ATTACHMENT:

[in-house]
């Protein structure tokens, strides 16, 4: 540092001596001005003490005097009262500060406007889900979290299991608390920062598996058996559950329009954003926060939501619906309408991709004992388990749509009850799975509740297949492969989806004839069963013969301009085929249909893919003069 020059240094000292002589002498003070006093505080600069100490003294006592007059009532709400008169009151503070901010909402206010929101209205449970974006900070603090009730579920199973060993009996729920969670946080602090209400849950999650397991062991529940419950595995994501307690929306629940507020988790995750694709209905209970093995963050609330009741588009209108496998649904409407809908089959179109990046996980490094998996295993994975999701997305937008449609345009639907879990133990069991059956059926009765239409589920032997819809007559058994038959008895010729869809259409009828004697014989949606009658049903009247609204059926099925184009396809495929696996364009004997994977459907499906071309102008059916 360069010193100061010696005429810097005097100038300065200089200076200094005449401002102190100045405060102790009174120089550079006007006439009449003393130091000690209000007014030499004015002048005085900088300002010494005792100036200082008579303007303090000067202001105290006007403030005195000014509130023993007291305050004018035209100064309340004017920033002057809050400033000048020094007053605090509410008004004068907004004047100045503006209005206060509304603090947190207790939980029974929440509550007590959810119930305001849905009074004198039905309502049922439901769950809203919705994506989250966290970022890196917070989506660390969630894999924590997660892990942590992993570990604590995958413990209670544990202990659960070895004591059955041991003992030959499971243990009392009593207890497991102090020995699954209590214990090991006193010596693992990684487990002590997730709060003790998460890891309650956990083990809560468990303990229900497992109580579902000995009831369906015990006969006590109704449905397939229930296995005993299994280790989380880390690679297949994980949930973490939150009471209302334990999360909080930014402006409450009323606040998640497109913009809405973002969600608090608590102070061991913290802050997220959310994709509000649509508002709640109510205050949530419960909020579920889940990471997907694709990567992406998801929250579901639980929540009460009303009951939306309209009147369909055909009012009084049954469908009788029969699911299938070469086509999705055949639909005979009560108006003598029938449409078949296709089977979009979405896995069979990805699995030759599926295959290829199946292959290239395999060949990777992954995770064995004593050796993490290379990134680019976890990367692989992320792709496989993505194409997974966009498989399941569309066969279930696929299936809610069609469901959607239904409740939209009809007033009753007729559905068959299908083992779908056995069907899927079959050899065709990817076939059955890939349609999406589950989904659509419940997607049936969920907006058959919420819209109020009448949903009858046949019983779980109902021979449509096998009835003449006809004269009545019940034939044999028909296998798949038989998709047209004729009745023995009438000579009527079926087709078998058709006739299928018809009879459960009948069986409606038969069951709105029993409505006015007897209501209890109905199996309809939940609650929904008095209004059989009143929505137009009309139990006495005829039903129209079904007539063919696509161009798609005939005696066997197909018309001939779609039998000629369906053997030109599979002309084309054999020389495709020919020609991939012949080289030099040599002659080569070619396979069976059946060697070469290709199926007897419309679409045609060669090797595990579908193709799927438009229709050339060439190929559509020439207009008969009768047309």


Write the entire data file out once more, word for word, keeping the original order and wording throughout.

[in-house]
């Protein structure tokens, strides 16, 4: 540092001596001005003490005097009262500060406007889900979290299991608390920062598996058996559950329009954003926060939501619906309408991709004992388990749509009850799975509740297949492969989806004839069963013969301009085929249909893919003069 020059240094000292002589002498003070006093505080600069100490003294006592007059009532709400008169009151503070901010909402206010929101209205449970974006900070603090009730579920199973060993009996729920969670946080602090209400849950999650397991062991529940419950595995994501307690929306629940507020988790995750694709209905209970093995963050609330009741588009209108496998649904409407809908089959179109990046996980490094998996295993994975999701997305937008449609345009639907879990133990069991059956059926009765239409589920032997819809007559058994038959008895010729869809259409009828004697014989949606009658049903009247609204059926099925184009396809495929696996364009004997994977459907499906071309102008059916 360069010193100061010696005429810097005097100038300065200089200076200094005449401002102190100045405060102790009174120089550079006007006439009449003393130091000690209000007014030499004015002048005085900088300002010494005792100036200082008579303007303090000067202001105290006007403030005195000014509130023993007291305050004018035209100064309340004017920033002057809050400033000048020094007053605090509410008004004068907004004047100045503006209005206060509304603090947190207790939980029974929440509550007590959810119930305001849905009074004198039905309502049922439901769950809203919705994506989250966290970022890196917070989506660390969630894999924590997660892990942590992993570990604590995958413990209670544990202990659960070895004591059955041991003992030959499971243990009392009593207890497991102090020995699954209590214990090991006193010596693992990684487990002590997730709060003790998460890891309650956990083990809560468990303990229900497992109580579902000995009831369906015990006969006590109704449905397939229930296995005993299994280790989380880390690679297949994980949930973490939150009471209302334990999360909080930014402006409450009323606040998640497109913009809405973002969600608090608590102070061991913290802050997220959310994709509000649509508002709640109510205050949530419960909020579920889940990471997907694709990567992406998801929250579901639980929540009460009303009951939306309209009147369909055909009012009084049954469908009788029969699911299938070469086509999705055949639909005979009560108006003598029938449409078949296709089977979009979405896995069979990805699995030759599926295959290829199946292959290239395999060949990777992954995770064995004593050796993490290379990134680019976890990367692989992320792709496989993505194409997974966009498989399941569309066969279930696929299936809610069609469901959607239904409740939209009809007033009753007729559905068959299908083992779908056995069907899927079959050899065709990817076939059955890939349609999406589950989904659509419940997607049936969920907006058959919420819209109020009448949903009858046949019983779980109902021979449509096998009835003449006809004269009545019940034939044999028909296998798949038989998709047209004729009745023995009438000579009527079926087709078998058709006739299928018809009879459960009948069986409606038969069951709105029993409505006015007897209501209890109905199996309809939940609650929904008095209004059989009143929505137009009309139990006495005829039903129209079904007539063919696509161009798609005939005696066997197909018309001939779609039998000629369906053997030109599979002309084309054999020389495709020919020609991939012949080289030099040599002659080569070619396979069976059946060697070469290709199926007897419309679409045609060669090797595990579908193709799927438009229709050339060439190929559509020439207009008969009768047309």